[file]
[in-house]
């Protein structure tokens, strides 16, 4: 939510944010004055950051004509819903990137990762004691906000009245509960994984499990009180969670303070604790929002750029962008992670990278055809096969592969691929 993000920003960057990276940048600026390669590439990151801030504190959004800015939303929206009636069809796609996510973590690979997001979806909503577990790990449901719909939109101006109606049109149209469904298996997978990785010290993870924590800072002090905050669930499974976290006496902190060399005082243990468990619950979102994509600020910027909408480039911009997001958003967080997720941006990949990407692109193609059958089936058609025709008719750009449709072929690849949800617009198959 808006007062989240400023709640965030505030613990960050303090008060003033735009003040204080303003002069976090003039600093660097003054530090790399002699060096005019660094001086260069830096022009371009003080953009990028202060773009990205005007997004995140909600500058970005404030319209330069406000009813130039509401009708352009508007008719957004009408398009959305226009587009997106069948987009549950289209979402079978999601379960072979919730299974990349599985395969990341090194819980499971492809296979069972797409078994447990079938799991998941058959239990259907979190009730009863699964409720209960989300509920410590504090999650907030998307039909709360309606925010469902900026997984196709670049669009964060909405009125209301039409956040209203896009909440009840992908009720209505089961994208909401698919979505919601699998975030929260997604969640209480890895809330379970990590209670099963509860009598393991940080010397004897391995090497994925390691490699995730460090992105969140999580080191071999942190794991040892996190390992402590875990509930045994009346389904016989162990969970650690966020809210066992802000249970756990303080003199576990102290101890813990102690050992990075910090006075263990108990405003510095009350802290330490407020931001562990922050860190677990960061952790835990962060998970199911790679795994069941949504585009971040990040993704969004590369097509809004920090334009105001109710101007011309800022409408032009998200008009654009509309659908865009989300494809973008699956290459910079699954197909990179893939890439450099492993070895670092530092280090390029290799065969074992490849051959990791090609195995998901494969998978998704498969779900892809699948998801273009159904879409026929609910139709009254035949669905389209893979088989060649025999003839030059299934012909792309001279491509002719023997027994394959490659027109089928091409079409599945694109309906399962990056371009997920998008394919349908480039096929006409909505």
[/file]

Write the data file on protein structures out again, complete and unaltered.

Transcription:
[in-house]
């Protein structure tokens, strides 16, 4: 939510944010004055950051004509819903990137990762004691906000009245509960994984499990009180969670303070604790929002750029962008992670990278055809096969592969691929 993000920003960057990276940048600026390669590439990151801030504190959004800015939303929206009636069809796609996510973590690979997001979806909503577990790990449901719909939109101006109606049109149209469904298996997978990785010290993870924590800072002090905050669930499974976290006496902190060399005082243990468990619950979102994509600020910027909408480039911009997001958003967080997720941006990949990407692109193609059958089936058609025709008719750009449709072929690849949800617009198959 808006007062989240400023709640965030505030613990960050303090008060003033735009003040204080303003002069976090003039600093660097003054530090790399002699060096005019660094001086260069830096022009371009003080953009990028202060773009990205005007997004995140909600500058970005404030319209330069406000009813130039509401009708352009508007008719957004009408398009959305226009587009997106069948987009549950289209979402079978999601379960072979919730299974990349599985395969990341090194819980499971492809296979069972797409078994447990079938799991998941058959239990259907979190009730009863699964409720209960989300509920410590504090999650907030998307039909709360309606925010469902900026997984196709670049669009964060909405009125209301039409956040209203896009909440009840992908009720209505089961994208909401698919979505919601699998975030929260997604969640209480890895809330379970990590209670099963509860009598393991940080010397004897391995090497994925390691490699995730460090992105969140999580080191071999942190794991040892996190390992402590875990509930045994009346389904016989162990969970650690966020809210066992802000249970756990303080003199576990102290101890813990102690050992990075910090006075263990108990405003510095009350802290330490407020931001562990922050860190677990960061952790835990962060998970199911790679795994069941949504585009971040990040993704969004590369097509809004920090334009105001109710101007011309800022409408032009998200008009654009509309659908865009989300494809973008699956290459910079699954197909990179893939890439450099492993070895670092530092280090390029290799065969074992490849051959990791090609195995998901494969998978998704498969779900892809699948998801273009159904879409026929609910139709009254035949669905389209893979088989060649025999003839030059299934012909792309001279491509002719023997027994394959490659027109089928091409079409599945694109309906399962990056371009997920998008394919349908480039096929006409909505």